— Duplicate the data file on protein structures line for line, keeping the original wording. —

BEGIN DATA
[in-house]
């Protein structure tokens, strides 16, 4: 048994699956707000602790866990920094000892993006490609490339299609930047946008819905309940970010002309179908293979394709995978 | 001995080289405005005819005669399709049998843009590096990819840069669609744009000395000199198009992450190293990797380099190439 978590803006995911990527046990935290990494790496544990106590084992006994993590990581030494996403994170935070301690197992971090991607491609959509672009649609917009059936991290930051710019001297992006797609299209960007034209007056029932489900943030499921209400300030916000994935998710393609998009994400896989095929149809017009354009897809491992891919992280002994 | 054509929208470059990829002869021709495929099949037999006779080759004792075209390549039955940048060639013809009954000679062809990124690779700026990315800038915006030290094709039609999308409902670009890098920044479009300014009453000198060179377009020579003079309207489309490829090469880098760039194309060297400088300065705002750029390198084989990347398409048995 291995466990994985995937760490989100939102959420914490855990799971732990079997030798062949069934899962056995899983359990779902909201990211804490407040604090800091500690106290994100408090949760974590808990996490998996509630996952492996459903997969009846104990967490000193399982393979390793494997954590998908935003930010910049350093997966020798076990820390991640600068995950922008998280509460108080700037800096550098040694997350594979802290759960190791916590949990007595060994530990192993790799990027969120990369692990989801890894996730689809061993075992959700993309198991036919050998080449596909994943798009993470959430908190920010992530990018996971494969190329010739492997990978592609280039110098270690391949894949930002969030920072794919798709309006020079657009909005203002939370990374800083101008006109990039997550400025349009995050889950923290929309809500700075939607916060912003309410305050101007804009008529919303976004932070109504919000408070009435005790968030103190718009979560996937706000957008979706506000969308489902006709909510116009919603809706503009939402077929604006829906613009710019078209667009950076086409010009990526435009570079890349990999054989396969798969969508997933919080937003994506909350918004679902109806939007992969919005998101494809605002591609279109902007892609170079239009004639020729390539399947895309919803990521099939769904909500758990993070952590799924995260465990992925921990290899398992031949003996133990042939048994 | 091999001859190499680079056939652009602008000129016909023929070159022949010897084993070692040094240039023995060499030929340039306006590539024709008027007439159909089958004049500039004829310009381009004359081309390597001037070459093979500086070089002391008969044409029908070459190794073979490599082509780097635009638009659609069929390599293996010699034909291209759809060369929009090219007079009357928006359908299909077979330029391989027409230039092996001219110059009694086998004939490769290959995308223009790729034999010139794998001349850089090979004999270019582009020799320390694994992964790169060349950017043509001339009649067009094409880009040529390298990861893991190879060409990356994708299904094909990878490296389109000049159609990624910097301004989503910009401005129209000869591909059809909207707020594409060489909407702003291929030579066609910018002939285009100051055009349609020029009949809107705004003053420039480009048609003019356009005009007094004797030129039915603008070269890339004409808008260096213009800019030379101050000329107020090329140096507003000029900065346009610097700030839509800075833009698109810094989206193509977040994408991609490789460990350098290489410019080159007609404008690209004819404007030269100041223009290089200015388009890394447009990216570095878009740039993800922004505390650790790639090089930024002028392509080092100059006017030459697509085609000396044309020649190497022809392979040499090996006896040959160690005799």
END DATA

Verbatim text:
[in-house]
């Protein structure tokens, strides 16, 4: 048994699956707000602790866990920094000892993006490609490339299609930047946008819905309940970010002309179908293979394709995978 | 001995080289405005005819005669399709049998843009590096990819840069669609744009000395000199198009992450190293990797380099190439 978590803006995911990527046990935290990494790496544990106590084992006994993590990581030494996403994170935070301690197992971090991607491609959509672009649609917009059936991290930051710019001297992006797609299209960007034209007056029932489900943030499921209400300030916000994935998710393609998009994400896989095929149809017009354009897809491992891919992280002994 | 054509929208470059990829002869021709495929099949037999006779080759004792075209390549039955940048060639013809009954000679062809990124690779700026990315800038915006030290094709039609999308409902670009890098920044479009300014009453000198060179377009020579003079309207489309490829090469880098760039194309060297400088300065705002750029390198084989990347398409048995 291995466990994985995937760490989100939102959420914490855990799971732990079997030798062949069934899962056995899983359990779902909201990211804490407040604090800091500690106290994100408090949760974590808990996490998996509630996952492996459903997969009846104990967490000193399982393979390793494997954590998908935003930010910049350093997966020798076990820390991640600068995950922008998280509460108080700037800096550098040694997350594979802290759960190791916590949990007595060994530990192993790799990027969120990369692990989801890894996730689809061993075992959700993309198991036919050998080449596909994943798009993470959430908190920010992530990018996971494969190329010739492997990978592609280039110098270690391949894949930002969030920072794919798709309006020079657009909005203002939370990374800083101008006109990039997550400025349009995050889950923290929309809500700075939607916060912003309410305050101007804009008529919303976004932070109504919000408070009435005790968030103190718009979560996937706000957008979706506000969308489902006709909510116009919603809706503009939402077929604006829906613009710019078209667009950076086409010009990526435009570079890349990999054989396969798969969508997933919080937003994506909350918004679902109806939007992969919005998101494809605002591609279109902007892609170079239009004639020729390539399947895309919803990521099939769904909500758990993070952590799924995260465990992925921990290899398992031949003996133990042939048994 | 091999001859190499680079056939652009602008000129016909023929070159022949010897084993070692040094240039023995060499030929340039306006590539024709008027007439159909089958004049500039004829310009381009004359081309390597001037070459093979500086070089002391008969044409029908070459190794073979490599082509780097635009638009659609069929390599293996010699034909291209759809060369929009090219007079009357928006359908299909077979330029391989027409230039092996001219110059009694086998004939490769290959995308223009790729034999010139794998001349850089090979004999270019582009020799320390694994992964790169060349950017043509001339009649067009094409880009040529390298990861893991190879060409990356994708299904094909990878490296389109000049159609990624910097301004989503910009401005129209000869591909059809909207707020594409060489909407702003291929030579066609910018002939285009100051055009349609020029009949809107705004003053420039480009048609003019356009005009007094004797030129039915603008070269890339004409808008260096213009800019030379101050000329107020090329140096507003000029900065346009610097700030839509800075833009698109810094989206193509977040994408991609490789460990350098290489410019080159007609404008690209004819404007030269100041223009290089200015388009890394447009990216570095878009740039993800922004505390650790790639090089930024002028392509080092100059006017030459697509085609000396044309020649190497022809392979040499090996006896040959160690005799």